My motto: Make friends with new machines.
Well, I didn’t get to the gym on Wednesday (worked too late — not enough time for a good workout. . . . so, sue me! Geeze.), but I managed to get downstairs last night for a little sweat-a-thon. I did 25+ minutes on the treadmill while watching CNN talking heads lip-synch something about the Obama-Clinton race, which for some reason prompted me to hit the “incline” button a few times. And, about 15 minutes into my session, I inexplicably broke into a run. Was this a sympathetic response to Hilary’s uphill battle for the nomination?
Anyway, my heart rate was creeping into the mid-140s (coronary territory???) and I was sucking wind and Wolf Blitzer was segueing into a story about John McCain’s medical records (71 is old?), all of which kind of took the wind out of my sails. Defeated, I slowed to a walk, pondering my own mortality and the civic value of soundless TV news, before switching off my virtual runway and moving on to better things.
Last week sometime, a dizzying array of new resistance machines arrived at the club, so after nearly eight months of learning how to use the old machinery without hurting myself, I’m suddenly back at square one. For most people, this does not pose much of a problem. The hulking, tattooed denizens of the weight room seem to instinctively know which machines do what to their impossibly buff bodies; they simply bend the machines to their iron will. Other, less imposing specimens seek out a nearby helpful personal trainer and simply ask their advice.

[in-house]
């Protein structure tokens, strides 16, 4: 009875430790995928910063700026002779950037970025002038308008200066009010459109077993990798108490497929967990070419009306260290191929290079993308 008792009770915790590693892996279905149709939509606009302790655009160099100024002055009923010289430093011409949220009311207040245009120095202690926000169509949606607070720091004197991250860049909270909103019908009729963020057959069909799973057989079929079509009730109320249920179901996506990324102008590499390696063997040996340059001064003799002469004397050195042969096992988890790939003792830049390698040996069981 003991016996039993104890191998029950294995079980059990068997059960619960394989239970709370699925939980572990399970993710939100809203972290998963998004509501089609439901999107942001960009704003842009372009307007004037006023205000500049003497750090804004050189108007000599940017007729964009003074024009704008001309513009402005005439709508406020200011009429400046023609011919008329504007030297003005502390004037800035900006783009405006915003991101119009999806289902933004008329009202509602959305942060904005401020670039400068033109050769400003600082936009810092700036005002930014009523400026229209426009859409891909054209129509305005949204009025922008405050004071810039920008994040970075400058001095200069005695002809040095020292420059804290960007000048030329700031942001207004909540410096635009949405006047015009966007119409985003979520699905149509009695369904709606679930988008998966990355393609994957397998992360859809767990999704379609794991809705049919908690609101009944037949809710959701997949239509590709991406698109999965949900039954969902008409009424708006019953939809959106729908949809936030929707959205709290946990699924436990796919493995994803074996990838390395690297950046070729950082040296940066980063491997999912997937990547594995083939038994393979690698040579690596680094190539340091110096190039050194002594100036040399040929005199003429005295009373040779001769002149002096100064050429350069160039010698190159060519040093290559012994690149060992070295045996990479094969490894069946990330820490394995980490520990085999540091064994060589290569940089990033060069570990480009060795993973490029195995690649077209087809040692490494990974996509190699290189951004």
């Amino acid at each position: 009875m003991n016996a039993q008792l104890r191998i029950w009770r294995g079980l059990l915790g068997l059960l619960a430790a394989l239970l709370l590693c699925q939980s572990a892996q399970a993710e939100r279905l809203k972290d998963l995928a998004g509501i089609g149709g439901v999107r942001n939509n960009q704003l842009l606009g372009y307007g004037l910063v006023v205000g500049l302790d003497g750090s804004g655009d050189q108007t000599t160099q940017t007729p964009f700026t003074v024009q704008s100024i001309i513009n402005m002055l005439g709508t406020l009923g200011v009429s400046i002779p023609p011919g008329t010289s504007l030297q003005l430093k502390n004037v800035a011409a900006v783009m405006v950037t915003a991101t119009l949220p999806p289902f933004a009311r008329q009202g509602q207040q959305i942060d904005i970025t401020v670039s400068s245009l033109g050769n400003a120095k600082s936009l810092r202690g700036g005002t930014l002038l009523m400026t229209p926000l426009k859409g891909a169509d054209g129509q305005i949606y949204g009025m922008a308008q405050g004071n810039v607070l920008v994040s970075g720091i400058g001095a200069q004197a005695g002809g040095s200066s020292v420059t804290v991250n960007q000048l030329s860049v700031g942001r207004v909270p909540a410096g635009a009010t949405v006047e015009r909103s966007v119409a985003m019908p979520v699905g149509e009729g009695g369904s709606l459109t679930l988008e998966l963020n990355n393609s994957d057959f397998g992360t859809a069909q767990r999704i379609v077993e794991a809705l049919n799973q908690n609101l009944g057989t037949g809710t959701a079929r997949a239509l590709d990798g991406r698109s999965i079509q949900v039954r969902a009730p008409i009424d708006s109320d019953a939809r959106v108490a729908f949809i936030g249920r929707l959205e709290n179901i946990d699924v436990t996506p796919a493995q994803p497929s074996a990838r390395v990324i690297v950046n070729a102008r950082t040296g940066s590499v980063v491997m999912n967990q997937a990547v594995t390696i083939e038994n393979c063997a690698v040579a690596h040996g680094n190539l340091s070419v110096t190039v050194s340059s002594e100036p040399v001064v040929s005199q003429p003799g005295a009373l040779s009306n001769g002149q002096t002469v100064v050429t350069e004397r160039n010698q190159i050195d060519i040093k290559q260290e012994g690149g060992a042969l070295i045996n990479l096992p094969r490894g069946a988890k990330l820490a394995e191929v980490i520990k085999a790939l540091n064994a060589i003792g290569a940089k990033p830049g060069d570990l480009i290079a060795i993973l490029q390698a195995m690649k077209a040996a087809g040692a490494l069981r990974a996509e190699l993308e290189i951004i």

I, on the other hand, wander aimlessly amid the shiny white monuments, squinting at the inscrutable hieroglyphs designed to explain the machine’s proposed relationship with the user’s body. It’s as if I’d stumbled upon a trade show for tool-and-die machines or the latest in Romanian commercial bakery appliances.
No, I do not ask for directions.
Instead, I climb on the most familiar-looking pieces of machinery and crank away, marveling at how smooth and silent the transaction feels. Poundage that felt oppressive on the old machines I can hoist almost effortlessly. I did have pasta for lunch (see “Superfood?”), but that can’t entirely explain how easy this feels tonight. I pile on an extra 10, even 20 lbs. more than I’m accustomed to, and, 10 reps later, it’s: Whoa! I’m da man!
It momentarily occurs to me that different resistance machinery could register different results, but I quickly dismiss that thought and consider, just for the briefest instant, venturing over into the free-weights area, where the real men and their tattoos lurk. I even think, for the tiniest of nanoseconds, that maybe, just maybe, it wouldn’t be totally out of line for a guy my age to get a tattoo. (Why should my daughter be the only one in the family with one?)
But, just as suddenly, the thought fades, and I’m back on the ab cruncher thingy, wondering about this new pain in my lower back.
Way across the room, Obama’s on CNN again.
Skinny guy, I’m thinking. Probably no tattoos. Someday, maybe, the most powerful man in the world. Hmmm. . . .